Reclaiming the Joy of Movement with Darryl Edwards of Primal Play – EP81

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When was the last time you really loved movement? For most of us, it was when we were kids, using the natural environment as our playground—climbing trees, pretending to be animals, or mimicking the moves of our favorite Kung Fu stars. Is there a way to reclaim that joy of movement as adults?




Darryl Edwards is a movement coach, natural lifestyle education, and the creator of the Primal Play Method. Widely known as the Fitness Explorer, Darryl is the author of several books including Paleo Fitness, Paleo from A to Z and the bestseller Animal Moves. He has delivered keynotes at Harvard Medical School, the University of the Arts London and the Ancestral Health Symposium, among many other venues. Darryl’s work has been featured in Men’s Health, Women’s Health, Elle Magazine and Men’s Fitness as well as the BBC documentaries Eat to Live Forever and Doctor in the House.

Today, Darryl explains the genesis of Primal Play, discussing how he transformed his own health through movement and the inspiration behind the Primal Play movement patterns. He describes the inclusive nature of the practice, how it translates to other disciplines, and the benefits of Primal Play for elite athletes. Darryl also shares his insight on chronic disease, addressing the benefits of exercise for patients suffering from breast cancer and MS. Listen in for Darryl’s insight on the recommended exercise protocol for the general population and get his top advice on reclaiming your own joy of movement!

Topics Covered

[1:12] How Darryl came to Primal Play

  • Serious, stressful career as programmer
  • Early onset disease of aging
  • Physical activity to normalize numbers
  • Brought previous work ethic to gym
  • Desire to reclaim the joy of movement
[5:12] Darryl’s advice for getting motivated to move

  • Find joy in practice
  • Take out of comfort zone (challenge)
[7:46] The genesis of Primal Play

  • Pursuing Gym Jones certification program
  • Bored, upset if not at top of leader board
  • Decision to view world around as gym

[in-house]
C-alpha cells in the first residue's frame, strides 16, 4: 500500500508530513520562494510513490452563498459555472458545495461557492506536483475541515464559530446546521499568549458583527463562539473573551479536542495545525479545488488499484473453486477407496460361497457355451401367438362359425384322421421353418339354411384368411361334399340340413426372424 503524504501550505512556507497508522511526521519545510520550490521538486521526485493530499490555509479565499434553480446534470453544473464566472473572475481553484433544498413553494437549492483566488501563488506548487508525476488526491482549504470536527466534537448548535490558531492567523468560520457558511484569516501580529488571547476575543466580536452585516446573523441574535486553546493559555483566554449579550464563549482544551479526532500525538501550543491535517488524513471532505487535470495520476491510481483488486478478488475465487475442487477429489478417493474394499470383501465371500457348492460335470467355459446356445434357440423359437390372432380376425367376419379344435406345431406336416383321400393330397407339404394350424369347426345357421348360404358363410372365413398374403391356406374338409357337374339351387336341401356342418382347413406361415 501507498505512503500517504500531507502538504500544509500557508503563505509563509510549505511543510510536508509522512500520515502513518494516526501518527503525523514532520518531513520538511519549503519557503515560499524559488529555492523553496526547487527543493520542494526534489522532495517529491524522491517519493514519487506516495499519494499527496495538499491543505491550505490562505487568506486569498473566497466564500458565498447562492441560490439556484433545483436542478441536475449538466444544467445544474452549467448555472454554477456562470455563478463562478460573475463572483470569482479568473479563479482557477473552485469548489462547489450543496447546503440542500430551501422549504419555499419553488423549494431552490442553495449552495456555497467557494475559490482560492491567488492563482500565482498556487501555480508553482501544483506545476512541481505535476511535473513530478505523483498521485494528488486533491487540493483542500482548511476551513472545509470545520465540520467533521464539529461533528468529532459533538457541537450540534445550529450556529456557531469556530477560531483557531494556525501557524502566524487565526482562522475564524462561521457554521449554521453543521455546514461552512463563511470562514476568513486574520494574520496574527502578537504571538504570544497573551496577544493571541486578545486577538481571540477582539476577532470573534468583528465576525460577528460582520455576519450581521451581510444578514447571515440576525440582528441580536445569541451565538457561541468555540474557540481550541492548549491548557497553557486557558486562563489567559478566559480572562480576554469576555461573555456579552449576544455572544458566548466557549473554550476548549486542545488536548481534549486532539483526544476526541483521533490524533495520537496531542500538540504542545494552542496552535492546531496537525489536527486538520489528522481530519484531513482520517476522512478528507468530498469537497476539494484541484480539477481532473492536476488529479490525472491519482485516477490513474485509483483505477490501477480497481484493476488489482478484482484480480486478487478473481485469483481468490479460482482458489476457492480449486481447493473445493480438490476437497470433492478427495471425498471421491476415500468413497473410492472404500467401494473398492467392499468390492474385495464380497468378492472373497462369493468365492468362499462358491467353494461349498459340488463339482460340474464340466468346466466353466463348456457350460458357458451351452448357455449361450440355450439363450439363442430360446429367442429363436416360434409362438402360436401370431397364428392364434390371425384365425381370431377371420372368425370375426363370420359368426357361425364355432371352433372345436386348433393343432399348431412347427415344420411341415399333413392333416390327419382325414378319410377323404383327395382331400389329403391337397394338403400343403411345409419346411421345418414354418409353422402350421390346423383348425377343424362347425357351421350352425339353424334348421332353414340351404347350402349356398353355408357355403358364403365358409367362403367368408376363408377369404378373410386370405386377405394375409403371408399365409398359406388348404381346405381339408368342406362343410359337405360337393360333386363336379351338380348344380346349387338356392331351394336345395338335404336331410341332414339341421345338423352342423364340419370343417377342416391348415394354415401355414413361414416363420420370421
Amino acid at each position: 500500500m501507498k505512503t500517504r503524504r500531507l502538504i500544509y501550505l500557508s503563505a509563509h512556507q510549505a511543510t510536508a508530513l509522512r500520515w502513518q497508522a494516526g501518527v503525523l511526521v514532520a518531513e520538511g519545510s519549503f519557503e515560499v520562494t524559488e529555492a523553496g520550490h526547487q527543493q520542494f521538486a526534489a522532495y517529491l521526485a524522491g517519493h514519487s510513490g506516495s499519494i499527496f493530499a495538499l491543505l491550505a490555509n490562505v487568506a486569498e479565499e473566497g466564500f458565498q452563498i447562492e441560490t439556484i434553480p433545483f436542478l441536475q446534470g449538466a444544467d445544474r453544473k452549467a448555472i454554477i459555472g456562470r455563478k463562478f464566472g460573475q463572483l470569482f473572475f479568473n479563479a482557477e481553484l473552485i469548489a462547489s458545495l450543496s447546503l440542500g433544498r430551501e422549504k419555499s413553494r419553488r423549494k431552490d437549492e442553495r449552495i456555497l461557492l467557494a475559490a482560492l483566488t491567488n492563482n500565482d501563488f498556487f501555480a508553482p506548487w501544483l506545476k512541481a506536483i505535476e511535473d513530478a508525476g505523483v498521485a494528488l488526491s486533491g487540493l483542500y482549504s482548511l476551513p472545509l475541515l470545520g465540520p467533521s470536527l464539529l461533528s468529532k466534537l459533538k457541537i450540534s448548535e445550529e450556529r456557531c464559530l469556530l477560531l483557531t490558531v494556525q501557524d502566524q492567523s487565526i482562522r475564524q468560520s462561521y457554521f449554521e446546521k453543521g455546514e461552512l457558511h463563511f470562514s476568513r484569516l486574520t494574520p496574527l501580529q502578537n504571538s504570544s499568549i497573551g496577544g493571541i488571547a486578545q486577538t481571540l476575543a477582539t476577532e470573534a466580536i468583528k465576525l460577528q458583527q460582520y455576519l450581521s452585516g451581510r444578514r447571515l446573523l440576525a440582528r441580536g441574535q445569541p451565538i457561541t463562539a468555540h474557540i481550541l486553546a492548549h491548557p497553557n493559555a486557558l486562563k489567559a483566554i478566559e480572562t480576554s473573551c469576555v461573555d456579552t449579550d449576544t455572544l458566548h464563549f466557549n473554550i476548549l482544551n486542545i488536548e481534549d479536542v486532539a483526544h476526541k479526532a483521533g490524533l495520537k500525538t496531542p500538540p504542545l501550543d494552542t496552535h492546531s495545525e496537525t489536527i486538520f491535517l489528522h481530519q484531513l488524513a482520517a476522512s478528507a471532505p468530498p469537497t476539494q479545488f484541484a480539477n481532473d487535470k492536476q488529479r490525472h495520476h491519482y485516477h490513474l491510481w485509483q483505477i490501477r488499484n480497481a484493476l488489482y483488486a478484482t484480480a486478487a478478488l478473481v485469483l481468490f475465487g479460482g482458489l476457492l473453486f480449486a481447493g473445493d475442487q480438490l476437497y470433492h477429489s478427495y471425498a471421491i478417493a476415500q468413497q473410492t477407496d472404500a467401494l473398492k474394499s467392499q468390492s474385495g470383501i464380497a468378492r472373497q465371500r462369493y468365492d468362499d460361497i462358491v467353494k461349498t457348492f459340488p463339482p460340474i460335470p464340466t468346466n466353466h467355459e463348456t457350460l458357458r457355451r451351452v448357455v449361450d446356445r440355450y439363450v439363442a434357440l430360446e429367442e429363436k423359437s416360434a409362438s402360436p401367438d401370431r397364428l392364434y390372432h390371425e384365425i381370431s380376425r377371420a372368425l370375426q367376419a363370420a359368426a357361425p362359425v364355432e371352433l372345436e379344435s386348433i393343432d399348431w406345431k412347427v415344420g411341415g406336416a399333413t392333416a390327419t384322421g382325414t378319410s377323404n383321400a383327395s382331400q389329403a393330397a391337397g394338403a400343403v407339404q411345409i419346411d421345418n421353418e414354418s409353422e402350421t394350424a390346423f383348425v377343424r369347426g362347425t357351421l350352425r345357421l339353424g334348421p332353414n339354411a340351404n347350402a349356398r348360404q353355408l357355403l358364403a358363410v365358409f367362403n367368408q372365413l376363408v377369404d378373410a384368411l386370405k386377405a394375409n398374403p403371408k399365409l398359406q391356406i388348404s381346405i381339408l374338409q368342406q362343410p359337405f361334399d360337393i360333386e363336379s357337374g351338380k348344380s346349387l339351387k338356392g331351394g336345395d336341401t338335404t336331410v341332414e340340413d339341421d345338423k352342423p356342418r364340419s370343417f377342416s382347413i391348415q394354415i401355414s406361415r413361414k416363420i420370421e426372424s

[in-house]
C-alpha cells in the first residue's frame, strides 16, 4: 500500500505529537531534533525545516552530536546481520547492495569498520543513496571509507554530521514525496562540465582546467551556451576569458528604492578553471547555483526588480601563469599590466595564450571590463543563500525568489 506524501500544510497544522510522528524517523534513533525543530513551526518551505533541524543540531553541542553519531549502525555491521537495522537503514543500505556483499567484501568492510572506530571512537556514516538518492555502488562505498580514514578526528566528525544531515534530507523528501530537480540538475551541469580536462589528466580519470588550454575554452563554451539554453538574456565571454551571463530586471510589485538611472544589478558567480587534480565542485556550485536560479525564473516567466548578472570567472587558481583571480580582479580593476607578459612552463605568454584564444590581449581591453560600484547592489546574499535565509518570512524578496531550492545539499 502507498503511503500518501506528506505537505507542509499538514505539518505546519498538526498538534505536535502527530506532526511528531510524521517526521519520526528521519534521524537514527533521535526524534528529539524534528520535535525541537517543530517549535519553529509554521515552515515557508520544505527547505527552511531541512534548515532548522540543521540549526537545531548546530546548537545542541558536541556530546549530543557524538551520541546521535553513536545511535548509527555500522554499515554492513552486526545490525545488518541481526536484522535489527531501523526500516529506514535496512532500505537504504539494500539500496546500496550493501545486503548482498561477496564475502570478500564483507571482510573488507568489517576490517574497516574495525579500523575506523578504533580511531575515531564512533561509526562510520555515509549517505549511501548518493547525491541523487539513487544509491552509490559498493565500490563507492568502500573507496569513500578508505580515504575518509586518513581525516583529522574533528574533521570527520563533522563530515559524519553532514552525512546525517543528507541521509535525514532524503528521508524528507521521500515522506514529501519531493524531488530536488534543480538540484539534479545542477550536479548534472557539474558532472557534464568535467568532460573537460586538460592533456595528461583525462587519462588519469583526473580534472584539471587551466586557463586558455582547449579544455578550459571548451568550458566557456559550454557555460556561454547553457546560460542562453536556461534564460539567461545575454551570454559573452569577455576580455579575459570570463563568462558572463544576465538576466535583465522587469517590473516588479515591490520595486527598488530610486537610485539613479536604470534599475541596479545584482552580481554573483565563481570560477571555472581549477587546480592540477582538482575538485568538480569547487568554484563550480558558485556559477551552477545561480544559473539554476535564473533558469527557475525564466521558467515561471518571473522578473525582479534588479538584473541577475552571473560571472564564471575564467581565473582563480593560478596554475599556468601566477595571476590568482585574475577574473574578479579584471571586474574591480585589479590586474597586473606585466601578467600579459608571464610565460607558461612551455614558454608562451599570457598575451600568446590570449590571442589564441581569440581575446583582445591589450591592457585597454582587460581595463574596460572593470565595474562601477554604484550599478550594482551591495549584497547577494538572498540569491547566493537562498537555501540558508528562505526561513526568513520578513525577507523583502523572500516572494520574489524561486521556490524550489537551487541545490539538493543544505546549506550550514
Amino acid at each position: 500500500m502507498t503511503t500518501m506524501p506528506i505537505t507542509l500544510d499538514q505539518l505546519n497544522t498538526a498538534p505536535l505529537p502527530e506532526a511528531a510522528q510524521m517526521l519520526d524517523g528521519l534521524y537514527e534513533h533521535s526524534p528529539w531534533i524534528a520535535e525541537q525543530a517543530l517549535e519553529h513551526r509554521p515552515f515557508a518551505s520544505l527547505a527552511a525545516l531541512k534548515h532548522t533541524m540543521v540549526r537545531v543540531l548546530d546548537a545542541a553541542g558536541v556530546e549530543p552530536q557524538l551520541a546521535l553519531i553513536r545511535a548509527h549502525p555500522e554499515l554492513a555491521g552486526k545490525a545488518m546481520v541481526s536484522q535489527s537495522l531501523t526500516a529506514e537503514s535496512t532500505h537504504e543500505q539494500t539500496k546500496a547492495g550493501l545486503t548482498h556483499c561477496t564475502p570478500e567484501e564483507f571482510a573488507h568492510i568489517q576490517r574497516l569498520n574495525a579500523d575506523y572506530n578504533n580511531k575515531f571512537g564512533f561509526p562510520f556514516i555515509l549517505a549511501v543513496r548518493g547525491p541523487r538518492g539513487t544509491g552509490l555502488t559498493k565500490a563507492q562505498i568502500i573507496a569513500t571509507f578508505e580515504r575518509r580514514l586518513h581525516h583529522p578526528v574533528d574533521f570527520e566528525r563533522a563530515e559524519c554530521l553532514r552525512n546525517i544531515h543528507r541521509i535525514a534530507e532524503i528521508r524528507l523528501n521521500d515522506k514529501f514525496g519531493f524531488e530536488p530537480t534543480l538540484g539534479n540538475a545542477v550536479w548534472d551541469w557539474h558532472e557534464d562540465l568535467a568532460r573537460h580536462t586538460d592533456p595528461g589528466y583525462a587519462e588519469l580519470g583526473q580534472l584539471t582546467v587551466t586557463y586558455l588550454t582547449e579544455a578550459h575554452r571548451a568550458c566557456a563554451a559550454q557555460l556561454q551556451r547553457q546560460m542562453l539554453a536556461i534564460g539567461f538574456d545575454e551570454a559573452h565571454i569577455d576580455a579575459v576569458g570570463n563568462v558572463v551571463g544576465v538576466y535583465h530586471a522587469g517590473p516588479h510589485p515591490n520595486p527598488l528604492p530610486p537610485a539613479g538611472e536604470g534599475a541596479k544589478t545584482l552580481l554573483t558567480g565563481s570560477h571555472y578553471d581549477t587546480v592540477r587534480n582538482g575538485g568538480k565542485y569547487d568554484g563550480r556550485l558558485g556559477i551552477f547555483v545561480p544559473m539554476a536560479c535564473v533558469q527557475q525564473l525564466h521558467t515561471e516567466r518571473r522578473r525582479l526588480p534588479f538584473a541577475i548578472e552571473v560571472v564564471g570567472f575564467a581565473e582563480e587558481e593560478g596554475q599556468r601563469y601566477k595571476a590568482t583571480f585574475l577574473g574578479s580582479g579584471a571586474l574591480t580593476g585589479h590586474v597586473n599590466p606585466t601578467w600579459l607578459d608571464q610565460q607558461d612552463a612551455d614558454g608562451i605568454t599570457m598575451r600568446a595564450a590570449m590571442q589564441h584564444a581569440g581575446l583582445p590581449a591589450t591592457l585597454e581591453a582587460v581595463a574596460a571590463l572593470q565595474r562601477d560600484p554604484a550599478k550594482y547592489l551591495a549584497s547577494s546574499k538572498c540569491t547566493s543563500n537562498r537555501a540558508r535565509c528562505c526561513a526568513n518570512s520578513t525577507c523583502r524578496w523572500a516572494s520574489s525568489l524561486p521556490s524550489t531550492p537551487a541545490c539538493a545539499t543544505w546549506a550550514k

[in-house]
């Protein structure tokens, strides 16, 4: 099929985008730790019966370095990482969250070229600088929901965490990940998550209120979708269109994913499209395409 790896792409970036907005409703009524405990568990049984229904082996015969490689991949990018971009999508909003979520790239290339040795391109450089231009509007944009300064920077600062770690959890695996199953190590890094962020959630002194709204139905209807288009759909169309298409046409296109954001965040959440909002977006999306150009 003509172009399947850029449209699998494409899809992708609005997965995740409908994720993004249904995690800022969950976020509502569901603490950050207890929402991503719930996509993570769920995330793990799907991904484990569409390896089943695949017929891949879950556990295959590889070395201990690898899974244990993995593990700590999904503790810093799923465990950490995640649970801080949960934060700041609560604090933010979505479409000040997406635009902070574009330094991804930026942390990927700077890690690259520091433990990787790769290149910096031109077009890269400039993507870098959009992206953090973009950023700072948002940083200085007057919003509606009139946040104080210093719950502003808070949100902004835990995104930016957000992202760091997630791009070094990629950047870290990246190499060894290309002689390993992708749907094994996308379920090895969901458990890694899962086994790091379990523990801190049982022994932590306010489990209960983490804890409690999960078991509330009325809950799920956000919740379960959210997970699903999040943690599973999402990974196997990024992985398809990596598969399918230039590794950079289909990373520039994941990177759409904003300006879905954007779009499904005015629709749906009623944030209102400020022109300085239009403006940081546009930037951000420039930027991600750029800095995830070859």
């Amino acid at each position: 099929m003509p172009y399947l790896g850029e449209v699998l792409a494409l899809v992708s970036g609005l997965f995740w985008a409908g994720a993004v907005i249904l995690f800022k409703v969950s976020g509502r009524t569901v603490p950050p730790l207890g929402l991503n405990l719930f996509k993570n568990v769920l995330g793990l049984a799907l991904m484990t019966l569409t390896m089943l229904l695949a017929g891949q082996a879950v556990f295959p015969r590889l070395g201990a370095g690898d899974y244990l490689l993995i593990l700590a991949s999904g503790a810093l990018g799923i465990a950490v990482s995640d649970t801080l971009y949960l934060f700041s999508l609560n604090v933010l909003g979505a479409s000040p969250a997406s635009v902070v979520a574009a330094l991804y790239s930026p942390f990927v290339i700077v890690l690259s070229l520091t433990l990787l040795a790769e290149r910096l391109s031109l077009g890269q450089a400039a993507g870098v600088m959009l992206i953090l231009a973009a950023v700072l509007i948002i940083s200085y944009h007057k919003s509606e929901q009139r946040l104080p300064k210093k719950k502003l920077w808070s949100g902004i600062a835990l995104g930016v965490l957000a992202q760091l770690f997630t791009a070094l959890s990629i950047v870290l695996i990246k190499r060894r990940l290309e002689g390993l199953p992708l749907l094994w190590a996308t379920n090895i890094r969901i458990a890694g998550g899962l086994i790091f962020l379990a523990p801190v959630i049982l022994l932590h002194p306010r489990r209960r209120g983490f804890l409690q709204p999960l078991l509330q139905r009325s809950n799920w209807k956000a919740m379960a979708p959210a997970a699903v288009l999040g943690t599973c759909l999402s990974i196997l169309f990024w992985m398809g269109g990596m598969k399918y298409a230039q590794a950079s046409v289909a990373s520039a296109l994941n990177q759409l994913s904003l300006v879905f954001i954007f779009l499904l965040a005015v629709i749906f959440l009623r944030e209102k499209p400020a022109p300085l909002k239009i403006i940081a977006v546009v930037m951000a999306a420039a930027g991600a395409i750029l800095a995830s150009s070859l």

• Play out rather than workout
[11:15] How Darryl created the Primal Play movement patterns

  • Explore different methodologies
  • Systematize universal movement patterns
  • Influences from childhood (e.g.: animals, Kung Fu)
[15:13] The inclusive nature of Primal Play

  • Work within limitations
  • Available to everyone (infinitely scalable)
[17:16] How Primal Play crosses over to other disciplines

  • Darryl challenged to dead lift, lifted 550 lbs.
  • Won max power test on bike against elite cyclist
  • Power, strength and speed = natural biproducts
[23:53] How elite athletes can benefit from Primal Play

  • Improve motivation
  • Reduce repetitive stress injuries
  • Focus on experience (mindful, engaged)
  • Exploit natural capabilities as generalists
[26:29] How to learn more about Primal Play

[28:39] Darryl’s insight around exercise and chronic disease

  • Physical activity used as treatment for breast cancer
  • Movement promotes healing, reduces inflammation
  • Gut microbiome improved through exercise
  • Movement patterns as prescription for MS
[33:54] The exercise protocol for the general population

  • Minimum of 150 minutes/week aerobic activity
  • Moderate intensity (Borg scale of 5 or breath test)
  • Two days of resistance training
[36:31] Darryl’s thoughts on the published protocol

  • Only 1 in 10 children, 5% of adults get minimum
  • 300-450 minutes/week = sweet spot
  • View exercise as medicine
[43:00] Darryl’s top advice around exercise

  • Seek opportunities for more movement
  • Choose challenging activities (but not chronic stressors)
  • Return to time when not concerned what people think

Learn More About Darryl Edwards

Primal Play

The Fitness Explorer

Darryl on YouTube

Darryl on Facebook

Darryl on Twitter

Darryl on Instagram


Books by Darryl Edwards

Animal Moves: How to Move Like an Animal to Get You Leaner, Fitter, Stronger and Healthier for Life by Darryl Edwards

Darryl’s Online Courses

Borg Scale of Perceived Exertion

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